Discussing the Thai King
The book is written almost Thai style, with court intrigues and the stuff that goes into telling a Thai story. In a sense, how else would you tell a Thai story? Unanswered historical incidences, the pampering of his son by the queen, the status of his eldest daughter and everything that contributes to where Thailand really stands today, both as a monarchical society and as a modern economy.
Was Handley biased in any way? I would say, if biased, then necessarily so as to draw out the issues that must be discussed to be understood.
Must read to understand.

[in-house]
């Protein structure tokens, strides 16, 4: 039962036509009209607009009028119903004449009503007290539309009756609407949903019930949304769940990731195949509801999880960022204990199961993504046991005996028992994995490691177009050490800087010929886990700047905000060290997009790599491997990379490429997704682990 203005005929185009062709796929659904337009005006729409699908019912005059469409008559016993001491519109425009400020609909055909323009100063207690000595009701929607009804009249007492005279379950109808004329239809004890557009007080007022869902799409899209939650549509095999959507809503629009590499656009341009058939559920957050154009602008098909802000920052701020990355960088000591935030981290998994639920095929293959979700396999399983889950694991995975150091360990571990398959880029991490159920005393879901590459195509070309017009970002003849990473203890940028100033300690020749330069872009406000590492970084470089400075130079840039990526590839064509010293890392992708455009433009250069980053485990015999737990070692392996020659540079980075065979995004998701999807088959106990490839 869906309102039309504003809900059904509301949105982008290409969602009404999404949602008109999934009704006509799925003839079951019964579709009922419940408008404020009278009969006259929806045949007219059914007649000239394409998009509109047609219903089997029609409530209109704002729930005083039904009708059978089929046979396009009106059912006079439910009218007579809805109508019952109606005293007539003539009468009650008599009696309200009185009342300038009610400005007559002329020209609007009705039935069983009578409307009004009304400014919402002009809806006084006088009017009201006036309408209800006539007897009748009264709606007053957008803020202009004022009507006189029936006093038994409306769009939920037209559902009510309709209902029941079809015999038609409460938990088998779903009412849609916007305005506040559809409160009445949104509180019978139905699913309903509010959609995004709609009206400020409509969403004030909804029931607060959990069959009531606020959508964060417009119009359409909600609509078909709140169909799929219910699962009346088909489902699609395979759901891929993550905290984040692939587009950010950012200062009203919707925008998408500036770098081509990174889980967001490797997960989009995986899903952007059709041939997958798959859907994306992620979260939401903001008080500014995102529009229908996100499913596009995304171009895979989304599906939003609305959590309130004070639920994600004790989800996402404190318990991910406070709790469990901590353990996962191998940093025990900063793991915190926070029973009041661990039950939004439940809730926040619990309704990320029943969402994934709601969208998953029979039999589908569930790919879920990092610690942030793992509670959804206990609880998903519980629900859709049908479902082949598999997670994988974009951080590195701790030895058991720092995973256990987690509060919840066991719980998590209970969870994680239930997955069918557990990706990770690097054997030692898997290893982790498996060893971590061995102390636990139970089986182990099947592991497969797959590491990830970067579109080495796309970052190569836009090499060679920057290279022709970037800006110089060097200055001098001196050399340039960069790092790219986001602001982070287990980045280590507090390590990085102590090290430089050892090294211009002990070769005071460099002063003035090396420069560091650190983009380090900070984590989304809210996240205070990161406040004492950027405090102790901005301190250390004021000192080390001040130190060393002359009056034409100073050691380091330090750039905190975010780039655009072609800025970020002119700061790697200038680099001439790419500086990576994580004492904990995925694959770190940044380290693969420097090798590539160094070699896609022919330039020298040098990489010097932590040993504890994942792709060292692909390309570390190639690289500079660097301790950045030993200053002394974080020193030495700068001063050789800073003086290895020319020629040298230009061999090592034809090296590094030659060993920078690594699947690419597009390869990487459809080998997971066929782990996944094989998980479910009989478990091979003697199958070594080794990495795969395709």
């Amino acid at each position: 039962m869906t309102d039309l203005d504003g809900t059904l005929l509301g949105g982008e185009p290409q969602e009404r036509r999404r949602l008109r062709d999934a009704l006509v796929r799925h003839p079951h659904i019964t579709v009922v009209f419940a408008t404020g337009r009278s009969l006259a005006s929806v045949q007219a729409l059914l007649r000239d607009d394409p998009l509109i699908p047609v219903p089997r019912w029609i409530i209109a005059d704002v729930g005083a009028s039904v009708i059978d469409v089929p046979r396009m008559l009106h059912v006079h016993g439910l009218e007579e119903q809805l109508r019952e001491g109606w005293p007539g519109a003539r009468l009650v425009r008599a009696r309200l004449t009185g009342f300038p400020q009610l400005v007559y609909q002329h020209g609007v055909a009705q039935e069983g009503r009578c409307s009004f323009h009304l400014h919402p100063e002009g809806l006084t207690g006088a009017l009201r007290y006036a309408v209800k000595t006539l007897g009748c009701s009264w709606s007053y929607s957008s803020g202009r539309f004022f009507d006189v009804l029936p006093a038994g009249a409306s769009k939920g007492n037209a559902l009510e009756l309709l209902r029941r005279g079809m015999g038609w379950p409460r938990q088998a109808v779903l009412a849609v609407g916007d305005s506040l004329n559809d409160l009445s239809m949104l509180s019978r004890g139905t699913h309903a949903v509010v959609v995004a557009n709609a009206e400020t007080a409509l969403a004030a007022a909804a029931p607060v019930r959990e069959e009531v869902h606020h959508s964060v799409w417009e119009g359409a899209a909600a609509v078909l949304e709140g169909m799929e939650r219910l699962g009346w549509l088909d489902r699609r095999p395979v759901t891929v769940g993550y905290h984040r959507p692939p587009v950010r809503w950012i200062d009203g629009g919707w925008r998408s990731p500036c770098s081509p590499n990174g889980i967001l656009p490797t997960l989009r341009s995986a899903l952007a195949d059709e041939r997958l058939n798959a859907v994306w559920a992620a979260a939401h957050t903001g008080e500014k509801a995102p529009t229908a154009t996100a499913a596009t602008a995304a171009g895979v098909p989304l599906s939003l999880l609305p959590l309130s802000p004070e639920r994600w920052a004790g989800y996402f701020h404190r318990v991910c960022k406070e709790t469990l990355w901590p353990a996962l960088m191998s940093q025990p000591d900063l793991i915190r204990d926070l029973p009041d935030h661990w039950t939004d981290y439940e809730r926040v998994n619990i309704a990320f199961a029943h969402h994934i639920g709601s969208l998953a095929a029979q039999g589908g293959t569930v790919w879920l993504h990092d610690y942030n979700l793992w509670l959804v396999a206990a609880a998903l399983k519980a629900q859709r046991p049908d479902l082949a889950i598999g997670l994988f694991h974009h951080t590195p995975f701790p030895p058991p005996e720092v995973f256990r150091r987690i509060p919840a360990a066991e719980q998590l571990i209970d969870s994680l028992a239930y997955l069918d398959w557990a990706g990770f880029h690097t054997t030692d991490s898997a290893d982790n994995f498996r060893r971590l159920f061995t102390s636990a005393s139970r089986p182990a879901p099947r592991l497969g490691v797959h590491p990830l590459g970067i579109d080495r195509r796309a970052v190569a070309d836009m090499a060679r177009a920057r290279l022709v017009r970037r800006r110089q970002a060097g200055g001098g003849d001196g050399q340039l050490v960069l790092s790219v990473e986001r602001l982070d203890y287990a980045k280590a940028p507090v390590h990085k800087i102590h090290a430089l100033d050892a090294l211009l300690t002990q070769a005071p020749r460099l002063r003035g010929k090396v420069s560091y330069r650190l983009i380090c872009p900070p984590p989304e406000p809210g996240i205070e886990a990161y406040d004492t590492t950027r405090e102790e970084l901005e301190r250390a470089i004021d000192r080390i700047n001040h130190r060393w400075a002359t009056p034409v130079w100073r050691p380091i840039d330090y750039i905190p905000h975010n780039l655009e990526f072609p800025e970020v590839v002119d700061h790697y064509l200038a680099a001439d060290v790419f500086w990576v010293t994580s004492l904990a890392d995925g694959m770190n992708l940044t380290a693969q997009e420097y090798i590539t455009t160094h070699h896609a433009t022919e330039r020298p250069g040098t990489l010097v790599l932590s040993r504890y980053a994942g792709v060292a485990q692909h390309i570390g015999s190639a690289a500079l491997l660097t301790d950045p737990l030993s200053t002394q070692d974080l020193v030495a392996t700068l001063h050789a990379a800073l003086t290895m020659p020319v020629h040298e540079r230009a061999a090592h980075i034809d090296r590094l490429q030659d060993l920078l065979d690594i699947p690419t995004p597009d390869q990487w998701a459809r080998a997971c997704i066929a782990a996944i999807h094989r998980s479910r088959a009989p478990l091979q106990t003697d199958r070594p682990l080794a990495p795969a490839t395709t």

PS: Having said that, a number of monarchies in the region must be demystified in order to discuss their countries in a constructive manner. If anyone asks me which country in the world I like the least, I would certainly say, Brunei Darrusalam. Here is a country where the king is one of the richest people in the world, but he would not even invest his money in his own country, and his people are basically lost in terms of what they can achieve. For the longest time, there was no reason to argue with the fact that the average Bruneian really had nowhere to go or to do or achieve. But now that several Arab countries – in the UAE, Qatar, Kuwait – have started inviting global expertise to help diversify and deepen their economies, the question must be asked – what is the Sultan of Brunei doing with his 300,000 people? Is it in his interest to keep them docile and disenfranchised? Not any more, I should think.